Targeted Advertising and Social Status
AbstractThis paper shows how a firm can use non-targeted advertising to exploit consumers' desire for social status. A monopolist sells multiple varieties of a good to consumers who each care about what others believe about his wealth. Advertising allows consumers both to buy different varieties and to recognize them when others buy. In equilibrium, the firm advertises each variety to those who will buy but also to all poorer consumers who will not, so that they understand what having the goods signals. If concern for status is sufficiently high, then the firm will only place a single variety on the market.
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Bibliographic InfoPaper provided by Tinbergen Institute in its series Tinbergen Institute Discussion Papers with number 11-016/1.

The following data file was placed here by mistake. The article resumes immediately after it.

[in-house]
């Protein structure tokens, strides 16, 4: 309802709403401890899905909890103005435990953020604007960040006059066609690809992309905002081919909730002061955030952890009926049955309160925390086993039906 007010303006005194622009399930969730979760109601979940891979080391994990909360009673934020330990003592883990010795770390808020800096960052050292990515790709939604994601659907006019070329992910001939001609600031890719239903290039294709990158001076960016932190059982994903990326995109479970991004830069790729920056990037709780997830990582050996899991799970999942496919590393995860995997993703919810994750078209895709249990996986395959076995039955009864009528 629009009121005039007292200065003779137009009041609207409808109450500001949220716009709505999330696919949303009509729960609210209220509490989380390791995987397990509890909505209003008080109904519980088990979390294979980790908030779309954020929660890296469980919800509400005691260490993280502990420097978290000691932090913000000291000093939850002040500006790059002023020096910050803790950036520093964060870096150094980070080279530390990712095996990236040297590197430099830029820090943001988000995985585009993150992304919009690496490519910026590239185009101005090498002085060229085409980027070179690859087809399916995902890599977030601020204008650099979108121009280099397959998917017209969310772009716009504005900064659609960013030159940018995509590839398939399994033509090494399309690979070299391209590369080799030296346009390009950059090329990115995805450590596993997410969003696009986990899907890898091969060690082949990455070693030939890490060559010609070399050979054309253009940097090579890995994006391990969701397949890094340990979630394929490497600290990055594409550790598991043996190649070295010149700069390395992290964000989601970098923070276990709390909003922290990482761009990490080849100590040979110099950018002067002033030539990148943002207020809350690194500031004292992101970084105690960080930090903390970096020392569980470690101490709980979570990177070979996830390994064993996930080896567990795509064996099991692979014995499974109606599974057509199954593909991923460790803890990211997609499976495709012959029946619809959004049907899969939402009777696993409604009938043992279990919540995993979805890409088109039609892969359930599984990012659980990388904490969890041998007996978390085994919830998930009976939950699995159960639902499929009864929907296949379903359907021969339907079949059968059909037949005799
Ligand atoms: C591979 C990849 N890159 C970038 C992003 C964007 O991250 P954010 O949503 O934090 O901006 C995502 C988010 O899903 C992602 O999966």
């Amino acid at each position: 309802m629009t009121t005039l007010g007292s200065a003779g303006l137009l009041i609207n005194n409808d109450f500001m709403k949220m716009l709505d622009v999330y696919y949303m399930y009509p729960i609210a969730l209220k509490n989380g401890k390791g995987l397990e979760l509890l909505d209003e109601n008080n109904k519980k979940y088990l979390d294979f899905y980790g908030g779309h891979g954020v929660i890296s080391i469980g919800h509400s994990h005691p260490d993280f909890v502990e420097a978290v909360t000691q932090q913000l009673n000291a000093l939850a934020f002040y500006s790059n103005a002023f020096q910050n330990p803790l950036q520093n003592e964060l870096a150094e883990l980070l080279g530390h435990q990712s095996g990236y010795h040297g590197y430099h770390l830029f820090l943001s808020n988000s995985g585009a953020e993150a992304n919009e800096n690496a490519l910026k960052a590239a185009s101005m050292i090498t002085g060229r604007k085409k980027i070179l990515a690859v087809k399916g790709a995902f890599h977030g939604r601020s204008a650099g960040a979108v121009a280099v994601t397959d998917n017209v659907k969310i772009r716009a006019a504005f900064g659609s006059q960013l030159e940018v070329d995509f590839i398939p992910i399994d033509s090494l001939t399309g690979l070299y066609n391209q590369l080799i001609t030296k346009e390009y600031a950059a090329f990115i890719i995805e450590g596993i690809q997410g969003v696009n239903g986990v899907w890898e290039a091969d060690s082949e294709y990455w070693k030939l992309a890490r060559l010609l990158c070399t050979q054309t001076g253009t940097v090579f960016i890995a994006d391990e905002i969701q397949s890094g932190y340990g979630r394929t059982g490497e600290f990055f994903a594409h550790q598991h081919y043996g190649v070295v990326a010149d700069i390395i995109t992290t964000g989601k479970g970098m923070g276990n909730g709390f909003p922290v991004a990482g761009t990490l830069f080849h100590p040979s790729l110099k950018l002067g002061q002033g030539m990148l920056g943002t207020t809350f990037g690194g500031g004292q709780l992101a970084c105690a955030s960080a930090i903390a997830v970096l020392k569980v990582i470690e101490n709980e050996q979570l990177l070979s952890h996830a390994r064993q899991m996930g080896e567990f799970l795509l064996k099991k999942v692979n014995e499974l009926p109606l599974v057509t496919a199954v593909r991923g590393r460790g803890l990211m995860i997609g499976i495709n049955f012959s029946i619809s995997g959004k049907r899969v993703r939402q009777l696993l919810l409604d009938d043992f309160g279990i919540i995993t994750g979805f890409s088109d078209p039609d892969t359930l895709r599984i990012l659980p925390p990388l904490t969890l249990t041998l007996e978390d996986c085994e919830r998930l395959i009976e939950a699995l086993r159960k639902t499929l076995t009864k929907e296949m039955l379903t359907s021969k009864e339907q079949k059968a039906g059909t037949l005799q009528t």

Date of creation: 24 Jan 2011
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advertising; targeting; social status;
Find related papers by JEL classification:
- M37 - Business Administration and Business Economics; Marketing; Accounting - - Marketing and Advertising - - - Advertising
- L12 - Industrial Organization - - Market Structure, Firm Strategy, and Market Performance - - - Monopoly; Monopolization Strategies
- L15 - Industrial Organization - - Market Structure, Firm Strategy, and Market Performance - - - Information and Product Quality
This paper has been announced in the following NEP Reports:
- NEP-ALL-2011-02-26 (All new papers)
- NEP-COM-2011-02-26 (Industrial Competition)
- NEP-MKT-2011-02-26 (Marketing)
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